Libyan rebels say they suspect the gunmen who shot dead their military chief were members of an Islamist militia who joined the uprising against Colonel Muammar Gaddafi. The killing has raised concern among Western backers of the rebellion.
REUTERS - Libyan rebels say the gunmen who shot dead their military chief were members of an Islamist-linked militia that is allied to their struggle to overthrow veteran leader Muammar Gaddafi.
The assassination of Abdel Fattah Younes, apparently by his own side, has hurt the opposition just as it was winning broader international recognition and launching an offensive against Gaddafi's forces in the west of the country.
It will deepen concerns among the rebels' Western backers including the United States, keen to see them prevail in a five-month-old civil war but frustrated by their lack of unity and nervous about the influence of Islamists.
After 24 hours of confusion, rebel minister Ali Tarhouni said Younes had been killed by members of the Obaida Ibn Jarrah Brigade, a militia allied to the rebels and named after one of the companions of the Prophet Mohammad, suggesting that Islamist elements were involved.
Tarhouni told reporters in Benghazi on Friday that a militia leader who had gone to fetch Younes from the front line had been arrested and had confessed that his subordinates had carried out the killing.
"It was not him. His lieutenants did it," Tarhouni said, adding that the killers were still at large.
Rebel leader Mustafa Abdel Jalil said on Thursday Younes had been recalled for questioning to Benghazi but was killed before he arrived. Relatives said they retrieved a burned and bullet-riddled body.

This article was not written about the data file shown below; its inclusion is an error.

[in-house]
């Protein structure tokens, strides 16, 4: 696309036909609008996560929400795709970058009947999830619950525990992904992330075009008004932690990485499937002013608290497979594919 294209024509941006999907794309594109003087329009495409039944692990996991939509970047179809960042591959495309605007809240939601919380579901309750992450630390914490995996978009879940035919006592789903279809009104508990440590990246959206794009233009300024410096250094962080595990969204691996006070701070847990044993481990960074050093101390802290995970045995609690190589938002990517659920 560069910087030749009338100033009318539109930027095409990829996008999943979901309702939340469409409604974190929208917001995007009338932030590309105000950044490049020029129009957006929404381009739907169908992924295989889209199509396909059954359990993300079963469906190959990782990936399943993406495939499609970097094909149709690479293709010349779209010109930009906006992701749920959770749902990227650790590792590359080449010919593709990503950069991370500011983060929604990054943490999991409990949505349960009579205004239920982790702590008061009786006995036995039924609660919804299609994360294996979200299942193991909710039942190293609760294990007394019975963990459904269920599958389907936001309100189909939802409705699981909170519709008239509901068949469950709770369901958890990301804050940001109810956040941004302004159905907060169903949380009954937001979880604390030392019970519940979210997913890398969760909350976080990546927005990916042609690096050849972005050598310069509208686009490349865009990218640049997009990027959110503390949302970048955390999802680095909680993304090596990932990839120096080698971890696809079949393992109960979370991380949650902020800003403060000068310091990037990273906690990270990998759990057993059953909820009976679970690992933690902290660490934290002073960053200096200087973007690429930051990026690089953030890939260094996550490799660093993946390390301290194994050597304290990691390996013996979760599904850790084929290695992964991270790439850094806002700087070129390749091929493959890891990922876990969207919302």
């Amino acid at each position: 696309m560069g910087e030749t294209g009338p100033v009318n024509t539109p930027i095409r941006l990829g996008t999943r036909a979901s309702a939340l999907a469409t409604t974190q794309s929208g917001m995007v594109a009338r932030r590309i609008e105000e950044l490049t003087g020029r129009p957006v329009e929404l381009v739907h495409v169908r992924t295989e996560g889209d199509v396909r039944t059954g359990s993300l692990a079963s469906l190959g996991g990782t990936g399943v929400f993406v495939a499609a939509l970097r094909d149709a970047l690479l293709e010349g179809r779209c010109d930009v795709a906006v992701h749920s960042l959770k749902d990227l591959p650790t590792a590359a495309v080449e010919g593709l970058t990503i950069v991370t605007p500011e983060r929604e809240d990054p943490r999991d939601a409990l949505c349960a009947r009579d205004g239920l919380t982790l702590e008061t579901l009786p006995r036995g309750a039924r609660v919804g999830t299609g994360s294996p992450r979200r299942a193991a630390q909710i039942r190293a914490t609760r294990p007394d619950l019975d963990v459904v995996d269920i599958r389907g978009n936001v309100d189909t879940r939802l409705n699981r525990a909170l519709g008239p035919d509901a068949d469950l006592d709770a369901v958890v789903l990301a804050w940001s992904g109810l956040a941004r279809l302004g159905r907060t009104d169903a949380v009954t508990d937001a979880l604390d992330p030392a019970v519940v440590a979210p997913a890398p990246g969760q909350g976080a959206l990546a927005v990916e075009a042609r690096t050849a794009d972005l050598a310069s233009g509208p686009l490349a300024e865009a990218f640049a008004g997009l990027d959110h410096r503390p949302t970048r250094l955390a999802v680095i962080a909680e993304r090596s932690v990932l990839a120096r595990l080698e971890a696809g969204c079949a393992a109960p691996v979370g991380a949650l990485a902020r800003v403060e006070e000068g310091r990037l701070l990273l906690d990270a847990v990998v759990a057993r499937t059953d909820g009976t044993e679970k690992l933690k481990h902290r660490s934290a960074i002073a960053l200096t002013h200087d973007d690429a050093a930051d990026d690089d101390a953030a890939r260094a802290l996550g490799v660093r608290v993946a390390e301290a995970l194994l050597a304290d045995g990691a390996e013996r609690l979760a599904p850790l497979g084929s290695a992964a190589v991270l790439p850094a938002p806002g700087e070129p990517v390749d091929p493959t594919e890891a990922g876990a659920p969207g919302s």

Calls for unity
Younes took part in the coup that brought Gaddafi to power in 1969 and served him for four decades. He quit as interior minister in February and defected to the side of the rebels, becoming their military chief.
Parts of the opposition distrusted him because of his long and close ties to Gaddafi.
One rebel commander, who asked not to be named, said Islamists whom Younes had targeted in his job as interior minister may have killed him in retaliation.
"Some of those Islamists are now fighting with the rebels and they have always refused to fight under Younes's command and have always viewed him with suspicion," he said.
"Abdel Jalil could not directly accuse the Islamists because he fears them. And I don't think the investigation will lead anywhere. They don't dare to touch the Islamists."
The government in Tripoli said al Qaeda was to blame.
Rebels who rose up against Gaddafi's 41-year rule in February have seized swathes of the country but remain poorly equipped and are still far from ousting him, despite support from NATO airstrikes.
The United States, which like some 30 other nations has formally recognised the opposition, said Younes's death was a blow but called for solidarity among the rebels.
"What's important is that they work both diligently and transparently to ensure the unity of the Libyan opposition," State Department spokesman Mark Toner said in Washington.
On Friday, weeping relatives and supporters brought Younes's coffin into the main square of Benghazi to mourn him, as fighters fired guns in the air.
Later in the evening, several explosions rocked Tripoli, and Libyan state television said airstrikes had hit civilian targets, though the claims were impossible to verify.
Libya's government said that pro-Gaddafi forces had killed 190 rebels in the Western Mountains since Wednesday but did not respond to rebel claims that three towns had been taken.
Portugal's envoy to the United Nations said on Friday a Security Council panel was prepared to end months of deadlock and release Libyan assets frozen under U.N. sanctions, in order to buy humanitarian aid.